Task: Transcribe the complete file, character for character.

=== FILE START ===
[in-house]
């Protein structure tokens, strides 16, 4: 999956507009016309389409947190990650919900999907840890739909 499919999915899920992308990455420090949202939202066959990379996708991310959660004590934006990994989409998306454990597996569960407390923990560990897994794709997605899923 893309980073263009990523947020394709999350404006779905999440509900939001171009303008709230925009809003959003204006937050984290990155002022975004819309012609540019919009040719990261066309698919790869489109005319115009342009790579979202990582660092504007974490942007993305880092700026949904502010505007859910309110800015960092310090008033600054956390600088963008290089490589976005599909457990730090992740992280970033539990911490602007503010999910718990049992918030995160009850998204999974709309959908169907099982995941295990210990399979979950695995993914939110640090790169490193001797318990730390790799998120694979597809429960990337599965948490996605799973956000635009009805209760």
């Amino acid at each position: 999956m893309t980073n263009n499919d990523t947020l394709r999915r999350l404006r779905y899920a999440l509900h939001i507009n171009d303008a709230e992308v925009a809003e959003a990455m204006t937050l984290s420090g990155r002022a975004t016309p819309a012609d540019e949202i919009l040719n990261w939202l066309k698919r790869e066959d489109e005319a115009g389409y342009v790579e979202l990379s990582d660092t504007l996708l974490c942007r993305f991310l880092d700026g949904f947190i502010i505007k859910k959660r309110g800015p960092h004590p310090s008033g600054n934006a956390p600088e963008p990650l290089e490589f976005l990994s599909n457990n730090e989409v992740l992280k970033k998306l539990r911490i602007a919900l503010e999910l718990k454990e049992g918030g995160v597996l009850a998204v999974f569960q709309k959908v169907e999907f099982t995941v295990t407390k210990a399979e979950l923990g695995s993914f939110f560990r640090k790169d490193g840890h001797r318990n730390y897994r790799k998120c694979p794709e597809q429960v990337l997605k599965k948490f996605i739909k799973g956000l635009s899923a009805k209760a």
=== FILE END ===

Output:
[in-house]
């Protein structure tokens, strides 16, 4: 999956507009016309389409947190990650919900999907840890739909 499919999915899920992308990455420090949202939202066959990379996708991310959660004590934006990994989409998306454990597996569960407390923990560990897994794709997605899923 893309980073263009990523947020394709999350404006779905999440509900939001171009303008709230925009809003959003204006937050984290990155002022975004819309012609540019919009040719990261066309698919790869489109005319115009342009790579979202990582660092504007974490942007993305880092700026949904502010505007859910309110800015960092310090008033600054956390600088963008290089490589976005599909457990730090992740992280970033539990911490602007503010999910718990049992918030995160009850998204999974709309959908169907099982995941295990210990399979979950695995993914939110640090790169490193001797318990730390790799998120694979597809429960990337599965948490996605799973956000635009009805209760």
């Amino acid at each position: 999956m893309t980073n263009n499919d990523t947020l394709r999915r999350l404006r779905y899920a999440l509900h939001i507009n171009d303008a709230e992308v925009a809003e959003a990455m204006t937050l984290s420090g990155r002022a975004t016309p819309a012609d540019e949202i919009l040719n990261w939202l066309k698919r790869e066959d489109e005319a115009g389409y342009v790579e979202l990379s990582d660092t504007l996708l974490c942007r993305f991310l880092d700026g949904f947190i502010i505007k859910k959660r309110g800015p960092h004590p310090s008033g600054n934006a956390p600088e963008p990650l290089e490589f976005l990994s599909n457990n730090e989409v992740l992280k970033k998306l539990r911490i602007a919900l503010e999910l718990k454990e049992g918030g995160v597996l009850a998204v999974f569960q709309k959908v169907e999907f099982t995941v295990t407390k210990a399979e979950l923990g695995s993914f939110f560990r640090k790169d490193g840890h001797r318990n730390y897994r790799k998120c694979p794709e597809q429960v990337l997605k599965k948490f996605i739909k799973g956000l635009s899923a009805k209760a």